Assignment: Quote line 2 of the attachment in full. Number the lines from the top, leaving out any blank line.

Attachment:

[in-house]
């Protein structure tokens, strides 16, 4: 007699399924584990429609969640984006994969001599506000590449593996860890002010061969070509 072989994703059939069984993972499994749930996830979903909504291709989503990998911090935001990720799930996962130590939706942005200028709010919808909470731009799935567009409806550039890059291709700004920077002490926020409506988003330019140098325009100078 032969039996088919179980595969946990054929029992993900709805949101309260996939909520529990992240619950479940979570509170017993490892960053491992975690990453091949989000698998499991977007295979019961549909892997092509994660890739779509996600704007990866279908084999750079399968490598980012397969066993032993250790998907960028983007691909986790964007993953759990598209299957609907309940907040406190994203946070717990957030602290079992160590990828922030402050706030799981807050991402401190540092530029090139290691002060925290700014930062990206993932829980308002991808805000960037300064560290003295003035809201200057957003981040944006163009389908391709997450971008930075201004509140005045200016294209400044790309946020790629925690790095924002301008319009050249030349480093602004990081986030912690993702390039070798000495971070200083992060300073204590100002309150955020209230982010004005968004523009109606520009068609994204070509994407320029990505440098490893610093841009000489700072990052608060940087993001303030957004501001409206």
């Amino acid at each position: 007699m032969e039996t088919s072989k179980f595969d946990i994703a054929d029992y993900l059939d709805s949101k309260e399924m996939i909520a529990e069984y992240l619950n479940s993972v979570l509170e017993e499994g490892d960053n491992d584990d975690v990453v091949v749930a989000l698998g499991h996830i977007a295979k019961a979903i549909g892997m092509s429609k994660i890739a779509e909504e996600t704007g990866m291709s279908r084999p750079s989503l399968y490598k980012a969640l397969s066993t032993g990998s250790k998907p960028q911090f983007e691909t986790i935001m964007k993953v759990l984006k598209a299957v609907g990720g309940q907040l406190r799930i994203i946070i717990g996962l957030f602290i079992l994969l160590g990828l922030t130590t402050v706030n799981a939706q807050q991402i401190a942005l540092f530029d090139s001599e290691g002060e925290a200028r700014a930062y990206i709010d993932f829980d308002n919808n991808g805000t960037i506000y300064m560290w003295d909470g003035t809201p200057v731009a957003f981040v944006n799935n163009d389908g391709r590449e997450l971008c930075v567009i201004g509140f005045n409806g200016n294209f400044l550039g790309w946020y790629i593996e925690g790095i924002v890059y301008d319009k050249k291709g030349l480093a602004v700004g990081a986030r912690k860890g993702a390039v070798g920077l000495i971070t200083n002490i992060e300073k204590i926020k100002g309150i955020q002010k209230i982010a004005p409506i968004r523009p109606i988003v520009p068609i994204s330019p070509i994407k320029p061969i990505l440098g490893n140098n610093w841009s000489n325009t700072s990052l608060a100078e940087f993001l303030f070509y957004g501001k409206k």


């Protein structure tokens, strides 16, 4: 007699399924584990429609969640984006994969001599506000590449593996860890002010061969070509 072989994703059939069984993972499994749930996830979903909504291709989503990998911090935001990720799930996962130590939706942005200028709010919808909470731009799935567009409806550039890059291709700004920077002490926020409506988003330019140098325009100078 032969039996088919179980595969946990054929029992993900709805949101309260996939909520529990992240619950479940979570509170017993490892960053491992975690990453091949989000698998499991977007295979019961549909892997092509994660890739779509996600704007990866279908084999750079399968490598980012397969066993032993250790998907960028983007691909986790964007993953759990598209299957609907309940907040406190994203946070717990957030602290079992160590990828922030402050706030799981807050991402401190540092530029090139290691002060925290700014930062990206993932829980308002991808805000960037300064560290003295003035809201200057957003981040944006163009389908391709997450971008930075201004509140005045200016294209400044790309946020790629925690790095924002301008319009050249030349480093602004990081986030912690993702390039070798000495971070200083992060300073204590100002309150955020209230982010004005968004523009109606520009068609994204070509994407320029990505440098490893610093841009000489700072990052608060940087993001303030957004501001409206």